And out rushed the Titan unabashed!
Ears as deaf and mouth as dumb,
Yet one careless touch and a meteor shoots away.

Mujun did not confirm this as good but neither did he dismiss it as wrong. He simply set him another koan, the enlightenment verse of Kyogen. (Kyogen attained enlightenment after many years of Zen, when a stroke of his broom dislodged a stone which struck against a tree. The first line of the verse is: One stroke and I forgot all I knew.) The next year Mujun died; after some time Bukko found a new teacher and came under his hammer. One day he was drawing water from the well and as the pulley turned freely there was in him an uprush of realization. The Kyogen verse and the Mu koan were as clear as the palm of his hand. He was then thirty-six. He refused some attractive offers and retired to a hermitage near his native village, where he took a few pupils and also looked after his old widowed mother in her last years. He was there seven years. After she died he went to the Zen centre on Tendo mountain, and there met an envoy from Tokimune, who invited him to Japan, where he arrived in 1280.

From the above summary it appears that Bukko attained his final realization through only two koans. The first one he continued for six years, during which time he became an expert in samadhi trance meditation. His experience of an immensity of space like a vast empty sky is a well-known one in Zen, and is counted one of the most favourable indications. It is referred to again and again in Zen biographies. In his case it was experienced first when body and mind were lost sight of; later it appeared whenever he closed his eyes, and even when they were opened he had this awareness of limitless space containing everything. (This last experience is so common in Zen accounts of realization that it was made the subject of a paper at the International Congress of Psychology in Tokyo, 1972; variations of the satori space experience were discussed, of course only in neurophysiological terms as a postulated change in the body image.) It is to be noted that the teacher neither disapproved nor approved of this expressly, but set the second koan.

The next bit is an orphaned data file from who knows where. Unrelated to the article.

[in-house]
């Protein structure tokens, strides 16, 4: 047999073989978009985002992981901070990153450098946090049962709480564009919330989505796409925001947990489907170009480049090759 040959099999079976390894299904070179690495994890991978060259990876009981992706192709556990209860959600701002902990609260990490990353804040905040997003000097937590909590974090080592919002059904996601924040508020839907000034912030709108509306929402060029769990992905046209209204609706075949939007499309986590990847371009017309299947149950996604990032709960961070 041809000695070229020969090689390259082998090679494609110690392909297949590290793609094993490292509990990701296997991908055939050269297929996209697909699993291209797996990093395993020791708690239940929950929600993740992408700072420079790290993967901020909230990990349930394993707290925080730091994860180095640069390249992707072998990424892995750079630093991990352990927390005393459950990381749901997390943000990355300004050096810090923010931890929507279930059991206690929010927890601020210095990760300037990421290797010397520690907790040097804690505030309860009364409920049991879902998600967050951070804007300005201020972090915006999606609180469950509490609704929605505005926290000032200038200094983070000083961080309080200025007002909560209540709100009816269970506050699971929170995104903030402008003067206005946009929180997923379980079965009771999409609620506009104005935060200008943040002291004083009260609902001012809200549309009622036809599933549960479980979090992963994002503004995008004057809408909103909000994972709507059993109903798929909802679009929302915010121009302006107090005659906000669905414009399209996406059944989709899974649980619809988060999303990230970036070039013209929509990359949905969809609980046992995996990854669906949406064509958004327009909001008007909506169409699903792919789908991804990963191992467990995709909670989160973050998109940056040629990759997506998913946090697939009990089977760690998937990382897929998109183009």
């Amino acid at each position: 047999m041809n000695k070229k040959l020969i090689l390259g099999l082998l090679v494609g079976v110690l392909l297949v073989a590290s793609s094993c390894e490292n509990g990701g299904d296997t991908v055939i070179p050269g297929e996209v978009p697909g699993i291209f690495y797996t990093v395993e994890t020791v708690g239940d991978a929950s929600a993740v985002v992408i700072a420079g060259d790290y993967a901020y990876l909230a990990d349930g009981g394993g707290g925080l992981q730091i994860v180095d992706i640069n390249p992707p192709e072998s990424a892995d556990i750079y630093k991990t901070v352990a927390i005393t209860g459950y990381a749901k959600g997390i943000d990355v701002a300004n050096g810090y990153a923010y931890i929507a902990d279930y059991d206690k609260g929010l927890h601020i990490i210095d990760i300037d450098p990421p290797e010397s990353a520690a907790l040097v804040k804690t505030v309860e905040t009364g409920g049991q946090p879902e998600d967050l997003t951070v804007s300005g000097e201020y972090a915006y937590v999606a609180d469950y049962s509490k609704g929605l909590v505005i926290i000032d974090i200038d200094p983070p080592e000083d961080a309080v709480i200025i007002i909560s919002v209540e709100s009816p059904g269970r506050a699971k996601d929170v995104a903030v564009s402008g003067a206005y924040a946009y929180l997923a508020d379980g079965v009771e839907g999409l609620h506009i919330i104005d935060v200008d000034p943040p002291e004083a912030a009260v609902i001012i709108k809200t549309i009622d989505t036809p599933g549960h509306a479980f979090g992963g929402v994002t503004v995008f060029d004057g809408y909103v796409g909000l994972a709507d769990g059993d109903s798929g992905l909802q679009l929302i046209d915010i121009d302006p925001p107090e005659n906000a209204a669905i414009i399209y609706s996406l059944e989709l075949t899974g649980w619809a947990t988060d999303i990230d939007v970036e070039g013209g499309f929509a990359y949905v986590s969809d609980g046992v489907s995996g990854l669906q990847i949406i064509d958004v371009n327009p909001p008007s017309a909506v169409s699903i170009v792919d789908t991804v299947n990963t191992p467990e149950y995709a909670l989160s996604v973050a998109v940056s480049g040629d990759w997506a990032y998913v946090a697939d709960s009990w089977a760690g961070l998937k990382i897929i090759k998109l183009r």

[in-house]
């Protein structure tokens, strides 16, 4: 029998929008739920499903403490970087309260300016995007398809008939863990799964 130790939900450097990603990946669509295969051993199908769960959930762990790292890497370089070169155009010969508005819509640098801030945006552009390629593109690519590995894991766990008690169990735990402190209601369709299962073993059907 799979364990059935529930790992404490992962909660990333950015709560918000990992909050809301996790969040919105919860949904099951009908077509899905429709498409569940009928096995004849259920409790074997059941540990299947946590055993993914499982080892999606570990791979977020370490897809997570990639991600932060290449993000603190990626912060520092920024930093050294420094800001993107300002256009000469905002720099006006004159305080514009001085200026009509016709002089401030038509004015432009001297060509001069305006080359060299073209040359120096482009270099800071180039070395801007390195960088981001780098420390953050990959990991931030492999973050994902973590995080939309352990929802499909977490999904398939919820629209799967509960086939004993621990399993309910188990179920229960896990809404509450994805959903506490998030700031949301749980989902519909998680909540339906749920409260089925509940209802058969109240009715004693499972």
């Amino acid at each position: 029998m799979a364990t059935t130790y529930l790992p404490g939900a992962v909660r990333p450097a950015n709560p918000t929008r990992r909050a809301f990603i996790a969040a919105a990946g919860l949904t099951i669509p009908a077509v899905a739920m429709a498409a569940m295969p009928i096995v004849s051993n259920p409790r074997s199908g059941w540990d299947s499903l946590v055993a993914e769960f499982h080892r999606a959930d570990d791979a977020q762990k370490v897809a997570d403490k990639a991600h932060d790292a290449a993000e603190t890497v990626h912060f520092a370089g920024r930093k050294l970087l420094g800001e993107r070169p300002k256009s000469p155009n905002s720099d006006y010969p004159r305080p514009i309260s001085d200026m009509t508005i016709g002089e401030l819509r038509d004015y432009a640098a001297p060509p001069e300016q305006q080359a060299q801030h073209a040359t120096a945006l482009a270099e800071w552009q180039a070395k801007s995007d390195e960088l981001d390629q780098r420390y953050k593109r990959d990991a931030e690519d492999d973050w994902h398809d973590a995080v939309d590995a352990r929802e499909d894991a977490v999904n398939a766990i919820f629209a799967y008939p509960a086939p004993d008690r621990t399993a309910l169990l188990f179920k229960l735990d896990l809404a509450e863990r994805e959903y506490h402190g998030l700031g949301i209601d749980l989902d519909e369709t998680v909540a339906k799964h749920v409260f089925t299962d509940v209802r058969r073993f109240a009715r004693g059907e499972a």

When the Mongols were extending their conquests over China, a group of them broke into the Noninji temple where Bukko was living. He sat down in the meditation posture as the soldiers came up to him with drawn swords, and recited a poem:

In heaven and earth, no crack to hide;
Joy to know the man is void and the things too are void.
Splendid the great Mongolian longsword,
Its lightning flash cuts the spring breeze.

The Mongols were impressed with his courage and left him alone.